Another anti-proliferative agent, daunomycin, has been tested in preclinical and clinical studies. The drug is an anthracycline antibiotic with efficacy in an animal model. Daunomycins appear to have a somewhat lower therapeutic index than 5-FU, principally due to its greater toxicity; but it has been tolerated in animals and in humans as a continuous intravitreal infusion of 7.5 | g/ml for 10 min. In pilot studies of patients undergoing vitrectomy, dauno-mycin was felt to be effective [26,43].A variety of other agents have been employed for the treatment of experimental PVR, with no significant published data yet in human trials. These include retinoids, which play an important role in the differentiation and proliferation of various cell types, including RPE. The treatment of RPE cells with vitamin A (all-trans-retinol) significantly inhibits cellular proliferation migration in vitro as well as having effects on morphology [44]. Immunotoxins composed of a monoclonal antibody linked to a biological toxin have been employed in experimental models, including an antibody against the human transferrin receptors to the A chain of ricin [45].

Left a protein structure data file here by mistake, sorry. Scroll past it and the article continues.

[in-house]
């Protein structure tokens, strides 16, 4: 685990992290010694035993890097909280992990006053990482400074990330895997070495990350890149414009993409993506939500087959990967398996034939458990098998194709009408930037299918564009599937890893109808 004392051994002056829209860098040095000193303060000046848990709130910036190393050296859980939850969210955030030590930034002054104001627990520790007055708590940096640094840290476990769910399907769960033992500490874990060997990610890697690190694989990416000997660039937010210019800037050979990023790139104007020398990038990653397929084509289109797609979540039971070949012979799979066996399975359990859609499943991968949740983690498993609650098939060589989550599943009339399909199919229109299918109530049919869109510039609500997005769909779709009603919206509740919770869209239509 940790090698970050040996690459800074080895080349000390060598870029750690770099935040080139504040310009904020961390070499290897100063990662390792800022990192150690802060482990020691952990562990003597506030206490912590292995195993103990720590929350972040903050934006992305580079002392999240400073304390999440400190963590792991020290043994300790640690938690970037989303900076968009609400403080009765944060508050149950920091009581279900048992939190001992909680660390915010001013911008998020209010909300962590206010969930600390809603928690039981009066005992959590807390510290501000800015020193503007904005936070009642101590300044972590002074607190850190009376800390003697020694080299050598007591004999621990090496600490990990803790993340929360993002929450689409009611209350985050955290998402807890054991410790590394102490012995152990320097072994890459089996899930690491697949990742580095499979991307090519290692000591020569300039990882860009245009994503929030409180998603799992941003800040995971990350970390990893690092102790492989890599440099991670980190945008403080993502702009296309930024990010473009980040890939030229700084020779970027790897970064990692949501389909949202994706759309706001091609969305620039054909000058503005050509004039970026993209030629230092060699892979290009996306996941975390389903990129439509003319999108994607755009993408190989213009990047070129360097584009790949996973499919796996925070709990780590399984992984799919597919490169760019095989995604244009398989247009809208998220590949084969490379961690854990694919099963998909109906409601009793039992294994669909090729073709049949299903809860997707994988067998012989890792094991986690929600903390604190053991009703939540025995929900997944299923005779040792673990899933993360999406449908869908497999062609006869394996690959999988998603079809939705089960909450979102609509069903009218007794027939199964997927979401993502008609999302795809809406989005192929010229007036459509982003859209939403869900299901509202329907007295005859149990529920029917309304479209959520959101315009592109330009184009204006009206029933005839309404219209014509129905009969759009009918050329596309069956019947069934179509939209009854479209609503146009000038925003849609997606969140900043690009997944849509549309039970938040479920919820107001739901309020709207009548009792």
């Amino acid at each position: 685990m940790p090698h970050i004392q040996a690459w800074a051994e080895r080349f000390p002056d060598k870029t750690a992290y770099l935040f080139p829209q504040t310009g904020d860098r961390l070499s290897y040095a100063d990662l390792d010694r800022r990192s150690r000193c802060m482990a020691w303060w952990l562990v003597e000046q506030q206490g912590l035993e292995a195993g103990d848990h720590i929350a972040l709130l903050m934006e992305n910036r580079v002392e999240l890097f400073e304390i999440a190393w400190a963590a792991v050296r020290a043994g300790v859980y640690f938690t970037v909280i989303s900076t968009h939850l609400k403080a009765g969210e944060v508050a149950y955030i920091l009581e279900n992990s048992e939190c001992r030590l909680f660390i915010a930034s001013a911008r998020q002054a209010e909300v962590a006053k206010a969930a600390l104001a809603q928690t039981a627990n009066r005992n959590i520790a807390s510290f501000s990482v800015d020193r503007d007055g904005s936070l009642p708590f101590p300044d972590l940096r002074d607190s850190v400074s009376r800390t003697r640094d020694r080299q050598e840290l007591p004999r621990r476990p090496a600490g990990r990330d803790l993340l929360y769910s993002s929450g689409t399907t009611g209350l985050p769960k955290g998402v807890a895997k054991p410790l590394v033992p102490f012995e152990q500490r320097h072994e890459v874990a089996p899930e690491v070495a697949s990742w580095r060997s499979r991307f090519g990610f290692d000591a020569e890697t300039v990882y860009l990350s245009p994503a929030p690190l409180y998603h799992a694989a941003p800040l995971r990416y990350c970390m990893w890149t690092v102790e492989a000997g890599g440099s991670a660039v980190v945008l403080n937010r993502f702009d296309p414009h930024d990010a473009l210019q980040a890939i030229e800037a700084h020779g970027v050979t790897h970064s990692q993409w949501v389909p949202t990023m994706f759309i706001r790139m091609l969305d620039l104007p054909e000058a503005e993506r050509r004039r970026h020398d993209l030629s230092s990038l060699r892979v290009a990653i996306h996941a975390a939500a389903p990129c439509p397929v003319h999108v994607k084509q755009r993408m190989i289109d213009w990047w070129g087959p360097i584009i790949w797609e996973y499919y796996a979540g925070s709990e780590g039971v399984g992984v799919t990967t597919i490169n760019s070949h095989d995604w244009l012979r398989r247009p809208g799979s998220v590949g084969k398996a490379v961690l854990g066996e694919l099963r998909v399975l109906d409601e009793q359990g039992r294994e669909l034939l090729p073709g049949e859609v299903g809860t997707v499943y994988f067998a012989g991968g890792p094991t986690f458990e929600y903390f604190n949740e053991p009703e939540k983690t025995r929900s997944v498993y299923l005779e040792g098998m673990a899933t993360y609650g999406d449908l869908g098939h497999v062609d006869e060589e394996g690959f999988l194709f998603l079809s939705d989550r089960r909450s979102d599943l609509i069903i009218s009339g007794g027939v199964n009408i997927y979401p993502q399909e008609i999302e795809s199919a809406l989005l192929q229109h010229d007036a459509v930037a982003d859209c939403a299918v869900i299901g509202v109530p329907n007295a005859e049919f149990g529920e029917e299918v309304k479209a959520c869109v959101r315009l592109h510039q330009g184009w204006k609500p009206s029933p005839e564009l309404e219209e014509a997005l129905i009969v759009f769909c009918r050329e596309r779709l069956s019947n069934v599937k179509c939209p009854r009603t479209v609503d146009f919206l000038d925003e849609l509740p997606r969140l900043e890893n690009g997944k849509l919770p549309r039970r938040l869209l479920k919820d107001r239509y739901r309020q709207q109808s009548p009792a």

Another chemotherapeutic agent useful in cancer and also in the treatment of coronary restenosis, Taxol, has been tested for efficacy in experimental models in the eye. It appears to act as a promoter rather than an inhibitor of microtubular assembly and inhibits cell-mediated contraction of a collagen gel as well as experimental retinal detachment in various animal models [46]. A related cytoskeletal agent, Colchicine, also inhibits RPE astrocyte and fibroblast proliferation in addition to migration and was shown in one animal model to have some beneficial effects on PVR, although it has not yet been proven to be beneficial in any human studies [47].

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